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Diver and 1st Class Petty Officer Michael Tuft, far right, takes a break with fellow team members aboard the USS Anchorage during Underway Recovery Test 6. Photo credit: NASA/Bill White

THE DIVER Once the ship reaches the landing site, a diver such as 1st Class Petty Officer Michael Tuft, with the Navy’s Explosive Ordnance Disposal Mobile Unit 3, will be one of the first people the astronauts inside the bobbing capsule will see. “These guys just came back from space, they’re going to be a little bewildered, but I get to be the first face that they see,” Tuft said. During the Orion recovery, Tuft will be a boat commander for one of the Combat Rubber Raiding Crafts (CRRCs) in the water, hooking tending lines up to the capsule and possibly recovering the astronauts. He and a team of about 15 divers have been working with NASA for well over two years. “We know the ins and outs of how to do this, and the astronauts know they are in good hands as soon as they see our faces,” he said. But before he can get to the crew onboard, he has to make sure it is safe to approach. He uses a special “sniffer” device to ensure there aren’t any hazardous materials, and then they stabilize the spacecraft. They do this by hooking a sea anchor to the capsule — a big, underwater parachute that holds the capsule steady so it doesn’t drift. Next, they disconnect the three main parachutes that Orion deployed after re-entering the Earth’s atmosphere. A separate boat recovers the parachutes while Tuft and the other divers attach a sea anchor to Orion. At that point, the capsule is stable, and the astronauts are safe and right-side up. Now, if the astronauts want to be removed from the capsule, a stabilization collar is installed around Orion and the divers assist them out and they are taken away by helicopter. Otherwise, the divers will hook up all the lines that will bring the capsule back into the well deck of the ship, and the astronauts stay aboard for the ride. “Time is always of the essence as a Navy diver, but with NASA, you want to get the astronauts out of the capsule as soon as you can,” Tuft said. The divers have been training at the Neutral Buoyancy Lab at Johnson Space Center during the past two years. They trained in the pool for day and night operations, even simulating varying sea conditions to get ready for the actual open ocean. “We train in day, night, rough seas and calm seas, because we don’t know what we’re going to get. My guys have to be on their game and know exactly what to do, no matter what issue we encounter during the recovery.”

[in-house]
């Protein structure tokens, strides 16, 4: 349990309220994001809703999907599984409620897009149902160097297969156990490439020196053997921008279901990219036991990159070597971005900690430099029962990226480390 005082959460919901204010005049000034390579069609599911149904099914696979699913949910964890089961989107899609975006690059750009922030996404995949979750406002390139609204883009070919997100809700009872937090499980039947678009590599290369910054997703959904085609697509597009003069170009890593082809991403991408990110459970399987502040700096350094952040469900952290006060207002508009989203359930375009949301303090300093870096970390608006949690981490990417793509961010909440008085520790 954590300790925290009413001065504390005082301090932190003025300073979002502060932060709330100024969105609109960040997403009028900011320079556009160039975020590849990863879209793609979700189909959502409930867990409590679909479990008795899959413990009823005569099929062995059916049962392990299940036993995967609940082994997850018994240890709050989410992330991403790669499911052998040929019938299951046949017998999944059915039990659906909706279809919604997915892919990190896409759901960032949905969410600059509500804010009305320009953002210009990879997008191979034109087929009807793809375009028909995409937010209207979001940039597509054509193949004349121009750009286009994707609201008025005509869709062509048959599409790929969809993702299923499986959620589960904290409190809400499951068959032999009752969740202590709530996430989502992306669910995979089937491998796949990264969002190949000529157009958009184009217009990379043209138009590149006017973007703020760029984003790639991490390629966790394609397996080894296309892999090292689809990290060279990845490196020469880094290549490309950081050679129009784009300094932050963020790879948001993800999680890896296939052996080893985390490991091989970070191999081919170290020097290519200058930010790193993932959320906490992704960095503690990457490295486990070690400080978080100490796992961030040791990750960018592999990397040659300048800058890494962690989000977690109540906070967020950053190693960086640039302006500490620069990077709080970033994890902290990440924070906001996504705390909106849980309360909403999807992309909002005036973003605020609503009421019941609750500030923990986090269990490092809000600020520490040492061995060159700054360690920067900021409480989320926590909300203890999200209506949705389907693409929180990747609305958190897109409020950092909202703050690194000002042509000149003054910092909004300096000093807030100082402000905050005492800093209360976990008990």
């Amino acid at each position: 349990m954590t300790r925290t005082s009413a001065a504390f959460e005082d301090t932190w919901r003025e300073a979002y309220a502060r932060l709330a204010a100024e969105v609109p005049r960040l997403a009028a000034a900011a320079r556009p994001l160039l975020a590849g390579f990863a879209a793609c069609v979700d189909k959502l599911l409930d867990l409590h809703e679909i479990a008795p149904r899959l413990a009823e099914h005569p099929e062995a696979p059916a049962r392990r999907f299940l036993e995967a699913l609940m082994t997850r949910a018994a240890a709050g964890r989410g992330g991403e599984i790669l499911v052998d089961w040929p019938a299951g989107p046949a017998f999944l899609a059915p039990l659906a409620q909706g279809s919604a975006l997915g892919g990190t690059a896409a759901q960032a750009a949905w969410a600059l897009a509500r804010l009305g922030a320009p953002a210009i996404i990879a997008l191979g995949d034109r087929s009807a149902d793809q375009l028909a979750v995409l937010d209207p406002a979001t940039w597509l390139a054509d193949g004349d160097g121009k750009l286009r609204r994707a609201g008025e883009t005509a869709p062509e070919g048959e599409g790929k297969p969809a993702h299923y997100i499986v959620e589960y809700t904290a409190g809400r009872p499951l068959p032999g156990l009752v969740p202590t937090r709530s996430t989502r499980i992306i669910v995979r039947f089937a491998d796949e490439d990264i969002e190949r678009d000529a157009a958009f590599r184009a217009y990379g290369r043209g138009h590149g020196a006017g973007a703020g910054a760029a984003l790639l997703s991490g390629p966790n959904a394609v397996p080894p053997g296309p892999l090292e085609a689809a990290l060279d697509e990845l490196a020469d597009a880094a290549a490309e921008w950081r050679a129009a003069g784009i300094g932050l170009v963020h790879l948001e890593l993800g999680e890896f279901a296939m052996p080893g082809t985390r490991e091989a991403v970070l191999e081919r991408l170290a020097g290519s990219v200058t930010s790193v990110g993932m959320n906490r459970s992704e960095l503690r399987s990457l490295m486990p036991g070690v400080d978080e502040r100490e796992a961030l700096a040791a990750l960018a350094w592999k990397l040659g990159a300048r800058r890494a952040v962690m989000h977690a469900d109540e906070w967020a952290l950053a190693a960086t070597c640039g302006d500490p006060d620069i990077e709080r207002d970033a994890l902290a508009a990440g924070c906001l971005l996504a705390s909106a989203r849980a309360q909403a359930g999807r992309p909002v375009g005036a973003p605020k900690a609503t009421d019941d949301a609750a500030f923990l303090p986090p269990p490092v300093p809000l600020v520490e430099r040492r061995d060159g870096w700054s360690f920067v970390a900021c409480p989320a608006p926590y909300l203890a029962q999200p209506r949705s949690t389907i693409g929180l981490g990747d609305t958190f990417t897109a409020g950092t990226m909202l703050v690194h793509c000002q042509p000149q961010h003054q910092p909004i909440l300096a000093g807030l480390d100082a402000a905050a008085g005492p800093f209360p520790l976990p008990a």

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SPACEPORT Magazine

NASA Spaceport Magazine March 2018  

For more than five decades, Kennedy has set the stage for America's adventure in space. The spaceport has served as the departure gate for e...

NASA Spaceport Magazine March 2018  

For more than five decades, Kennedy has set the stage for America's adventure in space. The spaceport has served as the departure gate for e...

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